May I?

MartiniAnd now if I may, I present our wonderful baritone for Love with a Twist, Stephen Powell (heard here in a delight from Brigadoon.) Stephen will open our exposé on love and all its foibles with the Prologue from I Pagliacci (heard here by the late, great Leonard Warren.)

May I? Will you allow me? Ladies! Gentlemen!
Excuse me if I appear thus alone. I am the Prologue.

Our author has endeavored, rather, to paint for you a slice of life,
His only maxim being that the artist is a man,
And he must write for men.  Truth is his inspiration.
Deep-embedded memories stirred one day within his heart,
And with real tears he wrote, and marked the time with sighs!
Now, then, you will see men love as in real life they love,
And you will see true hatred and its bitter fruit.
And you will hear shouts, both of rage and grief, and cynical laughter.
Mark well, therefore, our souls, rather than the poor players’ garb
We wear, for we are men of flesh and bone, like you, breathing
The same air of this orphan world.  This, then, is our design.
Now give heed to its unfolding.  On with the show! Begin!
-Ruggero Leoncavallo

You may or may not know that in I Pagliacci, the clowns in a traveling troupe play out their tragedy on a stage within a stage. (Think: Vesti la giubba, heard here by Luciano Pavarotti, RIP) When a domestic quarrel acted on stage becomes real, the tenor departs from the script and tries to get his wife to reveal her lover. The crowd gapes in total enjoyment! Remember what I told you about tenors?  Well, he stabs her right there, drawing out the lover from the crowd, who bursts forth trying to save her.  Then the tenor stabs him too.  Twisted love…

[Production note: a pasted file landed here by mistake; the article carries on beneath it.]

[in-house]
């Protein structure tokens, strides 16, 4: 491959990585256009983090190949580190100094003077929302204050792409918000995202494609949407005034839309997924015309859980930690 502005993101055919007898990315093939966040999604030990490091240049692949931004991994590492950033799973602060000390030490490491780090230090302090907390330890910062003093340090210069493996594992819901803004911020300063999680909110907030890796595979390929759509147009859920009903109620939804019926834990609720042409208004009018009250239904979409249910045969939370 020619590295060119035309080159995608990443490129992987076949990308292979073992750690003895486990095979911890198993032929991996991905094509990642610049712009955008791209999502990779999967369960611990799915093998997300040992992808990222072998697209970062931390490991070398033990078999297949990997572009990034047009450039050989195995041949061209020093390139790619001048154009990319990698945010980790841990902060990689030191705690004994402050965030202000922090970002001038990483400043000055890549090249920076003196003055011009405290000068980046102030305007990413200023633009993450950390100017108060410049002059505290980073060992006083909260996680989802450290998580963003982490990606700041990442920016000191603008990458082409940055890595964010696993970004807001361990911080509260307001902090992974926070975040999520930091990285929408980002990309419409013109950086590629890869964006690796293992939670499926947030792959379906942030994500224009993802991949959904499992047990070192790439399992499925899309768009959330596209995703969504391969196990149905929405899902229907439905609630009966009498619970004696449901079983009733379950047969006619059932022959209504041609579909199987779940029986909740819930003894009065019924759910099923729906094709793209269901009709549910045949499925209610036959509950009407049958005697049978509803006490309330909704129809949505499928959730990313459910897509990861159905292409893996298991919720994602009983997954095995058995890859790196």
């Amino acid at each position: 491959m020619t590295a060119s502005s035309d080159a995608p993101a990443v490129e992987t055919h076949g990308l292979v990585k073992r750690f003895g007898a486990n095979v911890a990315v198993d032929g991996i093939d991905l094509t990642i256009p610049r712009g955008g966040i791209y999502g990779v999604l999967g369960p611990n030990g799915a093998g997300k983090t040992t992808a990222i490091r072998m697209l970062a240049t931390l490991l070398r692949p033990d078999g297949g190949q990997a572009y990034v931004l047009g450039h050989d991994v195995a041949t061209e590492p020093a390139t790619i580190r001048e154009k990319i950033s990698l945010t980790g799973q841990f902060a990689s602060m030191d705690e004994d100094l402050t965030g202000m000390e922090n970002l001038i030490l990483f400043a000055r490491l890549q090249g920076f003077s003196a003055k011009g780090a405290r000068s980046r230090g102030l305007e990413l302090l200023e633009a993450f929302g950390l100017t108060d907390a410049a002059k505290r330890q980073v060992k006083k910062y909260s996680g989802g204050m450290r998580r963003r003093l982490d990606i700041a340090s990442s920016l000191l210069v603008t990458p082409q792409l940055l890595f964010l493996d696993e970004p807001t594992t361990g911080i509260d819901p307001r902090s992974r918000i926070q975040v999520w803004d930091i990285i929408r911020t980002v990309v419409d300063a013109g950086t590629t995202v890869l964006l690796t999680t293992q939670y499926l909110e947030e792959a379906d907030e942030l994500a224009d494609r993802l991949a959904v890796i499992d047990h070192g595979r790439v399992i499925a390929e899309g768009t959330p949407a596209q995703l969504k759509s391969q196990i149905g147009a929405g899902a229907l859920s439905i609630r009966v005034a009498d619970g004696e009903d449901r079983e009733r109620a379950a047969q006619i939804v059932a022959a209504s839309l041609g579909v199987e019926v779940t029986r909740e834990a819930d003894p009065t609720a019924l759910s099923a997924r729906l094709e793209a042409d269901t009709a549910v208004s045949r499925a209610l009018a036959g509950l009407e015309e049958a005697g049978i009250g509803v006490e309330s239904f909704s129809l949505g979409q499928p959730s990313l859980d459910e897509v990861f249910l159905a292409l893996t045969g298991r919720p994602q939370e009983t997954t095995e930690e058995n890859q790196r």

This reminds me of when I spent a summer in Siena studying Italian. Siena is a sleepy, Medieval walled city with no cars allowed in its interior.  Nocturnal noises are as they have been for centuries. One night, when ambling home from a late dinner, I heard the rumblings of a domestic squabble echoing through the streets…I it became more and more ominous the nearer I drew. By the time I rounded the corner in question my heart was in my throat.  There, an upper window revealed a couple clearly intent on killing one another. Below stood a crowd of people aurally gaping, fixed in equal measure by horror and pleasure. I Pagliacci, I thought!

Now, the ancient Greeks thought this kind of thing was good for us, the theatre of tragedy. And surely, that is one way to look your coming to Love with a Twist… as an enjoyable dose of ancient medicine, a catharsis, to “purge and purify your human soul from its excessive passions.”

But then again, my hope is that you’ll come because the music is incredible and the singers are fantastic! Besides, there is as much comedy as tragedy… all designed to bring your soul into a harmonious balance.

And at the just the cost of admission, that’s a bargain.